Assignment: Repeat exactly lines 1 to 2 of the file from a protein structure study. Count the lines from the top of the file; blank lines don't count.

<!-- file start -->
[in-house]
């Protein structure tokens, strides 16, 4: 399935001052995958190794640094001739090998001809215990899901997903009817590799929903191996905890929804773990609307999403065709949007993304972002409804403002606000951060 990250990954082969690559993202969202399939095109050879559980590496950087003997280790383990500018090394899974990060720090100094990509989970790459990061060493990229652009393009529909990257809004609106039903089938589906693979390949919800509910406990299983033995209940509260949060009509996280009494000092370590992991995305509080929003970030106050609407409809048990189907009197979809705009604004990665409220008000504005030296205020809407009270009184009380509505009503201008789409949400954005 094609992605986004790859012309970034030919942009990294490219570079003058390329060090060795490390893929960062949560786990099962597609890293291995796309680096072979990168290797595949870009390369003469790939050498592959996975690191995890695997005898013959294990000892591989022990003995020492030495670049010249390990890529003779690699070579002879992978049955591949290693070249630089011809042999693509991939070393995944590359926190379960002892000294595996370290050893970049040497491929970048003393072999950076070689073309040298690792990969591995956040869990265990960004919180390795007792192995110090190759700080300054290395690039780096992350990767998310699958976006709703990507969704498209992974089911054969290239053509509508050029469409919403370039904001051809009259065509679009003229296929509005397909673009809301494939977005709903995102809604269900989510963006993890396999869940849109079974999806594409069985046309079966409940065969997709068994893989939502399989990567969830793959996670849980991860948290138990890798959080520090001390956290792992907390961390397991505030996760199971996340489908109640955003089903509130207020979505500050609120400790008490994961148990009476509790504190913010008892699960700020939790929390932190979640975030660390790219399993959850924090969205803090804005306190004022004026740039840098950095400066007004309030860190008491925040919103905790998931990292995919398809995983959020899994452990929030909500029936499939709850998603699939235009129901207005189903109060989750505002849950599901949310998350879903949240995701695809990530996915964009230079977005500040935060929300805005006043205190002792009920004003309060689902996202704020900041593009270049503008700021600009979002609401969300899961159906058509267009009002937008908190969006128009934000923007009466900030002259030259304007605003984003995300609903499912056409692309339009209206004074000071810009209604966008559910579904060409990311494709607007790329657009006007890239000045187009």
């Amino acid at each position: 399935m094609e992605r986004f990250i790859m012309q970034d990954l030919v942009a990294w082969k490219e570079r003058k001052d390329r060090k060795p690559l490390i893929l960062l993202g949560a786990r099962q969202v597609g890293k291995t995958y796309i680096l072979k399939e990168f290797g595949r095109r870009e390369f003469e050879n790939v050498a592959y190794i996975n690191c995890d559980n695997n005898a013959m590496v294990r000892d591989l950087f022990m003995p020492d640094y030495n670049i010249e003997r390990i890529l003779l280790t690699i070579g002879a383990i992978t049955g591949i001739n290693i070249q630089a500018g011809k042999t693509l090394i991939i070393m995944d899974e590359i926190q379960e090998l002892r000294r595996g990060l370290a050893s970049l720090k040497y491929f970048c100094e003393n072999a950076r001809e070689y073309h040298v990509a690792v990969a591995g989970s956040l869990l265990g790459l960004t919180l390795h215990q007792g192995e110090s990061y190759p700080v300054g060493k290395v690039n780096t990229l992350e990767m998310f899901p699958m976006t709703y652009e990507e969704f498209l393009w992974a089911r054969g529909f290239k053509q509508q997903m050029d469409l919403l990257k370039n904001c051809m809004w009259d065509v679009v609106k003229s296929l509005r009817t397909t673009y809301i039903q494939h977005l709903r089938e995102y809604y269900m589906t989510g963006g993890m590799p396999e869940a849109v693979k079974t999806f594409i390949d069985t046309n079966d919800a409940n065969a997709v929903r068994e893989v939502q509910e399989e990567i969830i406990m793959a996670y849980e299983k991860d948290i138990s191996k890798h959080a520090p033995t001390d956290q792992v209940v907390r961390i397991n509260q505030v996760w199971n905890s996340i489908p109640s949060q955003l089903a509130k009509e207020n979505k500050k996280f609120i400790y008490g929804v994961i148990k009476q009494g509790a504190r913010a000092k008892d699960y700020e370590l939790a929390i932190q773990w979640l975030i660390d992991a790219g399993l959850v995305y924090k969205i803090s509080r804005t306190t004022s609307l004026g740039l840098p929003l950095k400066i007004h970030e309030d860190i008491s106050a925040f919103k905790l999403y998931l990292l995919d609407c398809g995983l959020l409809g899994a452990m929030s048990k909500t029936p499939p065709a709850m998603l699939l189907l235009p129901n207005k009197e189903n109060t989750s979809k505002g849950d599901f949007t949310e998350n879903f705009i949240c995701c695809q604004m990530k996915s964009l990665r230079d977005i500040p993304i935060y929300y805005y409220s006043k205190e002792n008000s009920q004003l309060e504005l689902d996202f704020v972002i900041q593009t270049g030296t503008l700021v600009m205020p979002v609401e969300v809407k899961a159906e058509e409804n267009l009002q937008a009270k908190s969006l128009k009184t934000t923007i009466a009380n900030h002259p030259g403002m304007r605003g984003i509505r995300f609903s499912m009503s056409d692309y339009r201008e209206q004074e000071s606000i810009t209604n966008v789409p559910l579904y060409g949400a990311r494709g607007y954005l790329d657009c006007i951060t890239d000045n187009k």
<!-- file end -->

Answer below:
[in-house]
């Protein structure tokens, strides 16, 4: 399935001052995958190794640094001739090998001809215990899901997903009817590799929903191996905890929804773990609307999403065709949007993304972002409804403002606000951060 990250990954082969690559993202969202399939095109050879559980590496950087003997280790383990500018090394899974990060720090100094990509989970790459990061060493990229652009393009529909990257809004609106039903089938589906693979390949919800509910406990299983033995209940509260949060009509996280009494000092370590992991995305509080929003970030106050609407409809048990189907009197979809705009604004990665409220008000504005030296205020809407009270009184009380509505009503201008789409949400954005 094609992605986004790859012309970034030919942009990294490219570079003058390329060090060795490390893929960062949560786990099962597609890293291995796309680096072979990168290797595949870009390369003469790939050498592959996975690191995890695997005898013959294990000892591989022990003995020492030495670049010249390990890529003779690699070579002879992978049955591949290693070249630089011809042999693509991939070393995944590359926190379960002892000294595996370290050893970049040497491929970048003393072999950076070689073309040298690792990969591995956040869990265990960004919180390795007792192995110090190759700080300054290395690039780096992350990767998310699958976006709703990507969704498209992974089911054969290239053509509508050029469409919403370039904001051809009259065509679009003229296929509005397909673009809301494939977005709903995102809604269900989510963006993890396999869940849109079974999806594409069985046309079966409940065969997709068994893989939502399989990567969830793959996670849980991860948290138990890798959080520090001390956290792992907390961390397991505030996760199971996340489908109640955003089903509130207020979505500050609120400790008490994961148990009476509790504190913010008892699960700020939790929390932190979640975030660390790219399993959850924090969205803090804005306190004022004026740039840098950095400066007004309030860190008491925040919103905790998931990292995919398809995983959020899994452990929030909500029936499939709850998603699939235009129901207005189903109060989750505002849950599901949310998350879903949240995701695809990530996915964009230079977005500040935060929300805005006043205190002792009920004003309060689902996202704020900041593009270049503008700021600009979002609401969300899961159906058509267009009002937008908190969006128009934000923007009466900030002259030259304007605003984003995300609903499912056409692309339009209206004074000071810009209604966008559910579904060409990311494709607007790329657009006007890239000045187009």